By Pete Pistone
Jeff Gordon came into the Chase with as much momentum as anyone. Unfortunately things have not worked out in the playoffs so far for the Hendrick Motorsports driver who fell to tenth place in the standings and 47 points behind leader Carl Edwards after his exit from last Sunday's Hollywood Casino 400 at Kansas Speedway.
But despite his now uphill challenge with six races to go, Gordon remains focused on the job at hand and refuses to throw in the towel until the bitter end.
“You don’t let it linger long," Gordon said of his engine failure at Kansas that resulted in a 34th place finish. "We have already moved on from that. We are here in Charlotte, just focused on this race; it doesn’t matter if we won that race in Kansas or if we had the disappointing finish that we did have. You have to start focusing on the next race and we have already done that you learn from it, you try to grow from it, you go to the next race and try to be even better.”
The rarity of a Hendrick Motorsports driver losing an engine made Gordon's exit last week a strange development to say the least. Gordon says he unfortunately saw it coming earlier in the race.
"Yea, we scuffed a piston in the number one cylinder," he said. "You know, it is always concerning when it happens, we saw some things at Kansas earlier in the year and it seems to be a little more related to that track. The throttle trace and the demand on the engines. Not as concerned about it here, and I know I have the best engine shop in the world to address it, they can react fast, and we feel good from here on out.”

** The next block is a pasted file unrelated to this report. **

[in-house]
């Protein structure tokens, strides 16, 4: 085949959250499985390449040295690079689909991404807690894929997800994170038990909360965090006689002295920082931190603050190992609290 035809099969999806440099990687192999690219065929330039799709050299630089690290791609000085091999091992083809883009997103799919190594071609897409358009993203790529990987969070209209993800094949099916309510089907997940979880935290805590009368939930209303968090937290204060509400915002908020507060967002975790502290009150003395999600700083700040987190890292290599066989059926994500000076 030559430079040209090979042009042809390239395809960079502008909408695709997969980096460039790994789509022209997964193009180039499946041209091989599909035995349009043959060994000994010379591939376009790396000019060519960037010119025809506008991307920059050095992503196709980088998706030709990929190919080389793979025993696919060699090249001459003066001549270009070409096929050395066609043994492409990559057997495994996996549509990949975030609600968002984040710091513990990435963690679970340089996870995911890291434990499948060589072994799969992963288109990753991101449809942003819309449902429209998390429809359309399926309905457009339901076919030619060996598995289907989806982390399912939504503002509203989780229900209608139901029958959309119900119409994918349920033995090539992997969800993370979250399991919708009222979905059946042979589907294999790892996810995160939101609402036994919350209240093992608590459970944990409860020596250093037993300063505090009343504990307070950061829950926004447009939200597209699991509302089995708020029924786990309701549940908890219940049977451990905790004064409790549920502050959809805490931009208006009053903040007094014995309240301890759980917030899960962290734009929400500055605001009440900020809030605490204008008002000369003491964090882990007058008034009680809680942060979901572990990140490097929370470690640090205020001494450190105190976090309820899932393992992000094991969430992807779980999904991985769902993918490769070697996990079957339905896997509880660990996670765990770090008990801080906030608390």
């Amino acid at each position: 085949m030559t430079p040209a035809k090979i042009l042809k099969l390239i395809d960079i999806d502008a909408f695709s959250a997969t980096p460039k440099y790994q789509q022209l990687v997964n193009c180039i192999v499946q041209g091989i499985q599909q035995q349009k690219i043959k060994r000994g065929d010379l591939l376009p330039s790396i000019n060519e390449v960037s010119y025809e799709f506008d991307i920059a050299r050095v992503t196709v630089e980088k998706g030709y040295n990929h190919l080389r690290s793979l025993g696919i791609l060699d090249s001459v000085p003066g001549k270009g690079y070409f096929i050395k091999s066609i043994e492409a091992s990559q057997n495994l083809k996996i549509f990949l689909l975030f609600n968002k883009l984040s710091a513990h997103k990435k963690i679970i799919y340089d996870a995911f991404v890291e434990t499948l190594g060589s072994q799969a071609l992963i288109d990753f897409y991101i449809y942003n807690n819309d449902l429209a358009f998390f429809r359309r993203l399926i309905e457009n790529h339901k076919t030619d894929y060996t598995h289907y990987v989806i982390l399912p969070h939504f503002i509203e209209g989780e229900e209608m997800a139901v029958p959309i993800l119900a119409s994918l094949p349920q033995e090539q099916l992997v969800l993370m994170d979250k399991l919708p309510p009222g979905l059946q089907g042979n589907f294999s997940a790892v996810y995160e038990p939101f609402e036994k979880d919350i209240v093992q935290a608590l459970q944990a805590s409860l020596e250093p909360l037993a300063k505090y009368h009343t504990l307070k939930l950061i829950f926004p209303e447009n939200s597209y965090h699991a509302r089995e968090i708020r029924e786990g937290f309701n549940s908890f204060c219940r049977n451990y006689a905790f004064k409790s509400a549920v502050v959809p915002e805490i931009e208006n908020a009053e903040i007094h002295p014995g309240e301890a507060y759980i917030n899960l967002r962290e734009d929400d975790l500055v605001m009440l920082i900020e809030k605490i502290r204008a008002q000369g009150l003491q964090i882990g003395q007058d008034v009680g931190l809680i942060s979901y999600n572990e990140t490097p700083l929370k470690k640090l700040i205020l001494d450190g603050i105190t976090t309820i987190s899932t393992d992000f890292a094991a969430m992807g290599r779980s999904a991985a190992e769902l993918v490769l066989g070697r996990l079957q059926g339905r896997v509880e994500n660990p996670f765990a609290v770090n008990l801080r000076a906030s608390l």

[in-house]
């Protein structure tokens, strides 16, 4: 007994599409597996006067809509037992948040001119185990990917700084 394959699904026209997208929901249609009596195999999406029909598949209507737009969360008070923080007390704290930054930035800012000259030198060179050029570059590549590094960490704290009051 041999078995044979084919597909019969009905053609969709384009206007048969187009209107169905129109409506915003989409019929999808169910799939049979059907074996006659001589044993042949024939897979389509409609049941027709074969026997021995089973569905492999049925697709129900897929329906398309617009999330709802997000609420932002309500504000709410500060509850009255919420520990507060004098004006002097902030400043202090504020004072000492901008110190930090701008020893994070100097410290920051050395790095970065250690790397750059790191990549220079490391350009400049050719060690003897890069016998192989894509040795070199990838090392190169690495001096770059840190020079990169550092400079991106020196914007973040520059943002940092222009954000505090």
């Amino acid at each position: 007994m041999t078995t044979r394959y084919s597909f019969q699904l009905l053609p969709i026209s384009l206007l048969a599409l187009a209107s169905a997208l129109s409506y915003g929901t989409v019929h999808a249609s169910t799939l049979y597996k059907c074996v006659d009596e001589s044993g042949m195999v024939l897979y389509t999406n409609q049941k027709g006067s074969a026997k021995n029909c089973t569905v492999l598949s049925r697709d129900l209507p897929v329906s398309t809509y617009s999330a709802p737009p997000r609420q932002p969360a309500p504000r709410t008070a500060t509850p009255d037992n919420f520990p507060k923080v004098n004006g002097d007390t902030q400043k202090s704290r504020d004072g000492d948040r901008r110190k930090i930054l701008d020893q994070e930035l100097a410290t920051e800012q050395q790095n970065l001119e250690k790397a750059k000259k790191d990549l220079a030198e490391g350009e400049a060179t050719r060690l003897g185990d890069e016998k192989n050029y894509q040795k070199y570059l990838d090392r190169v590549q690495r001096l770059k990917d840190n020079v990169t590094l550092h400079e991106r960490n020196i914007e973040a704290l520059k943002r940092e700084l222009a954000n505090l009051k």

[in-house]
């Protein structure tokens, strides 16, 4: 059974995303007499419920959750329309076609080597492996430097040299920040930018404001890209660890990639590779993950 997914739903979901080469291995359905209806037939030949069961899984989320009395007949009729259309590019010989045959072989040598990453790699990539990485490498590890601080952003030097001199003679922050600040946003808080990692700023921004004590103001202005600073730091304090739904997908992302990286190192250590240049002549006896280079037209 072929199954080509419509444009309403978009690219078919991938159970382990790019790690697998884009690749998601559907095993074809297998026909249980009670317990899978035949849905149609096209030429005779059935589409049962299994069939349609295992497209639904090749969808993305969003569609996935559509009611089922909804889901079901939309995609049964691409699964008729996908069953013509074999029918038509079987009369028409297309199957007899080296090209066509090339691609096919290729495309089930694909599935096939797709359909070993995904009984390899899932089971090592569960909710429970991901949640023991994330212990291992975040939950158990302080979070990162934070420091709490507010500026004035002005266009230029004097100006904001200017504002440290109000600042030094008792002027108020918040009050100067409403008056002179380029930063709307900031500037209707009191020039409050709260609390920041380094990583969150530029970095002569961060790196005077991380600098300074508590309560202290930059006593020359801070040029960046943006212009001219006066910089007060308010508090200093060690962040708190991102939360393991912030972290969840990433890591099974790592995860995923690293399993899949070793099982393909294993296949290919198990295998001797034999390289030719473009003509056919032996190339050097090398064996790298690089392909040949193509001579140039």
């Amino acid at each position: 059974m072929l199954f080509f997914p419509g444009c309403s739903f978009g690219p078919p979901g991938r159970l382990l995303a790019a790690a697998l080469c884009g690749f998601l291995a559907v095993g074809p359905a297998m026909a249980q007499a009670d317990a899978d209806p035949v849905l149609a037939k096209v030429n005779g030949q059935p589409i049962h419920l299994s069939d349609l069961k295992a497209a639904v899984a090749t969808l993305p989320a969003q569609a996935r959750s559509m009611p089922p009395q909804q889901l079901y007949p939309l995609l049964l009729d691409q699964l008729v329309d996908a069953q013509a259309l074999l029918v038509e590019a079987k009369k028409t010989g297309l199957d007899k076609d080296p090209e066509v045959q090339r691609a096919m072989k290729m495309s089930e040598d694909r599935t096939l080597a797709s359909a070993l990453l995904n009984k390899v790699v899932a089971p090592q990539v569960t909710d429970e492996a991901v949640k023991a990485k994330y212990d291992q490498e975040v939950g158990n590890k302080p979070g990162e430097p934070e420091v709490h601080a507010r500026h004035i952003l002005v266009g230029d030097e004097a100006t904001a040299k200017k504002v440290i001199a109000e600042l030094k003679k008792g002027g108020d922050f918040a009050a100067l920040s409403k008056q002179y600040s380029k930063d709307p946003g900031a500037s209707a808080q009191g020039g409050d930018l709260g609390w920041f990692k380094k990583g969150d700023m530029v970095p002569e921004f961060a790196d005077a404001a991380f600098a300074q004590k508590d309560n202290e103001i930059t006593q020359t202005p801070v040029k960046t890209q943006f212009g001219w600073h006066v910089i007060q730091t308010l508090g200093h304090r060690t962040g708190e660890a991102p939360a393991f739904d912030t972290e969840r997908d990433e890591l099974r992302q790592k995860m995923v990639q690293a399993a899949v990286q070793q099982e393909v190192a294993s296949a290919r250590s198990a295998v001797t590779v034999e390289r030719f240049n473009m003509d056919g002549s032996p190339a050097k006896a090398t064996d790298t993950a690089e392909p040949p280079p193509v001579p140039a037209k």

So with nine drivers ahead of him in the standings, Gordon begins his try for a come back Saturday night in the Bank of America 500 at Charlotte Motor Speedway. He refuses to wave the white flag and will approach the rest of the Chase with a positive attitude.
“Nothing changes right now," Gordon said. "Nothing changed for us. We go to the race track to win that is what we have been doing every weekend.
“Obviously the Chase has not gone the way we had hoped. We realize in order to win the championship, we have to win a bunch of races, and the way we approached that doesn’t change. If we are mathematically out of it, or when that deal happens we might change our approach, until then it will stay the same.”
|More NASCAR coverage|